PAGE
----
A/N: Wow, this is almost exactly like my story Outlook Not So Good, except that it's based on a film by Ridley Scott. I am so uncreative. Good thing this is just fanfiction, because if I was getting paid for this I would not even be able to afford a bowl of ramen and a pack of bubblegum. By the way, I'm probably not going to finish this. I'm just bored at work. So I guess I am getting paid for this.


"Give it to me. Now."

Tony silently passed the letter to his Boss.

"Who the hell is..." Gibbs frowned at the letter, like it was a doctor's note saying he couldn't have coffee. "Is this from him?"

McGee squinted at the letter. Upside down, the penmanship looked ornate, almost effeminate. The bar on the letter H under the word, "Tata" swept almost off the edge of the page. He'd thought it was from one of Tony's girlfriends. When Tony went pale, McGee's first thoughts had been of secret love-children and restraining orders and venereal diseases.

Tony nodded.

"Have you been getting letters from him?"

"No, Boss."

Gibbs leaned over Tony's desk, not so much invading his personal space as setting up a seige, starving it out and then declaring himself the new king of it.

"I don't care if you've been hiding it from me, but you have to tell me now. Has he been sending you letters?"

"No, Boss. I swear." Tony's voice got a little high. "I never hid anything like that."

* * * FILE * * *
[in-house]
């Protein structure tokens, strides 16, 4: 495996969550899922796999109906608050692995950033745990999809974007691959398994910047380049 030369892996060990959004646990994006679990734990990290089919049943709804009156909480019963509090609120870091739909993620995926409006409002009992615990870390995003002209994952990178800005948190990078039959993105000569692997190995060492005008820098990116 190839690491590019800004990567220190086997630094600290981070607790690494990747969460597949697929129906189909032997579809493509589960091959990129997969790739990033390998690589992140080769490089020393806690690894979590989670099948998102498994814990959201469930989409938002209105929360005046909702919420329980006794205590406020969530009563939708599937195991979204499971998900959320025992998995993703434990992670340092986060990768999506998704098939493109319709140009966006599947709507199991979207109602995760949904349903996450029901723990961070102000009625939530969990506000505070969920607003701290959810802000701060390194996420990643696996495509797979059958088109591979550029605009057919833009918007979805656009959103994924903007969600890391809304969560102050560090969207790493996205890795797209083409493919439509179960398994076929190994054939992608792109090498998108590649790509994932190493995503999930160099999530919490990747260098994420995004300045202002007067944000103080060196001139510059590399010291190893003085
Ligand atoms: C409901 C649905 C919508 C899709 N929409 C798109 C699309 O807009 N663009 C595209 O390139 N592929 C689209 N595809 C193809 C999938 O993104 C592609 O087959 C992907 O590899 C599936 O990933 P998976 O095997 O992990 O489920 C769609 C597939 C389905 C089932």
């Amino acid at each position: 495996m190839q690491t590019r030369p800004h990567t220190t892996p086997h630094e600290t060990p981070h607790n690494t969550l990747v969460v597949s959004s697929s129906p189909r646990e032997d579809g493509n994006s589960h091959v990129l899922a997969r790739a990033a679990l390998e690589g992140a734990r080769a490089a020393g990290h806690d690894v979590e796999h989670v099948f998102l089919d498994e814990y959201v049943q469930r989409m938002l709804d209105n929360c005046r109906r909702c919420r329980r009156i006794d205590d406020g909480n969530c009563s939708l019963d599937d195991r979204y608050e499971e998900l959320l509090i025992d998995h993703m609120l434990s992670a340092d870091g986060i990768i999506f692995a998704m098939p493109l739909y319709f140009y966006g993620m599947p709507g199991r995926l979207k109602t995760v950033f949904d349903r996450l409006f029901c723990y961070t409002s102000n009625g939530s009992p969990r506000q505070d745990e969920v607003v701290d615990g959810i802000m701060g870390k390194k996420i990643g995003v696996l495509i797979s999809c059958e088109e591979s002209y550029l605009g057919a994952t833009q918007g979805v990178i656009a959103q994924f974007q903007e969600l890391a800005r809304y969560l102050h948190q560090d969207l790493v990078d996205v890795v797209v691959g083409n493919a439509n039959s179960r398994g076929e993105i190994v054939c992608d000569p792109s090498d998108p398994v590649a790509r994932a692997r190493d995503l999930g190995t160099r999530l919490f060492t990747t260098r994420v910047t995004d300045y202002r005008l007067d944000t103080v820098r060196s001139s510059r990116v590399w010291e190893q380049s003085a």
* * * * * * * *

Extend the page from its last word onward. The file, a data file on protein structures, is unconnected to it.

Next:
Gibbs expression softened, but he didn't pull back. "I know, Tony."

"What's going on?" Ziva dared to ask.

"We need to set up a safe house," said Gibbs. McGee wasn't sure if he was answering Ziva's question or not.

"I don't need a safe house."

"You remember what he did to Paul?"

Tony flinched, a full body thing that looked kind of like a silent sneeze to McGee. He wanted to know what H had done to Paul and who they both were to Tony, but he didn't want to be ignored like Ziva was.

"I remember. But he wouldn't do that to me," said Tony.

"Why not?"

"Because he likes me."

"Yeah, the question is whether or not he thinks he'd like you with a nice cabernet."

Tony opened his mouth.

"Don't say it," Gibbs warned.

"Cabernet sauvignon would go terrible with person. It would completely overpower it. You really need a pinot noir, or maybe a chianti."

"What are you talking about?" McGee asked.

"Wine. You really need to get out more Prober." Tony's brow furrowed. "That was meant to be a contraction of Probie and sober, but it just sounded weird. And kind of inappropriate."

"Who is the letter from?" asked Ziva.

"A criminal," said Gibbs. This time, McGee was pretty sure he was answering her question, but Gibbs was looking at Tony like he was explaining it to him.

"Why did he send a letter to Tony?"

"'Cause he likes 'im."

Ziva looked back and forth between the two men. "You mean... romantically?"

"Or nutritionally."

"Boss," said Tony.

"You mean to say that the sender of the letter practiced cannibalism?" Ziva did not sound nearly disturbed enough by that.

McGee squinted at the letter some more. Little scraps of stories he'd heard were fitting together in his mind, becoming introduction, climax, dénouement. The letter H, and chianti and something else, touching the most ticklish part of his brain, something about a joint case between the FBI and a little rookie from some town in Illinois that sounded vaguely like a bodily function.

"Wait," said McGee. "Wait, wait. Your not talking about Hannibal Lecter, are you?"

Tony and Gibbs did one of those things where they looked at each other and somehow communicated enough to fill one of McGee's novels. Only this time, he got the synopsis.

"You're pen pals with Hannibal the Cannibal?"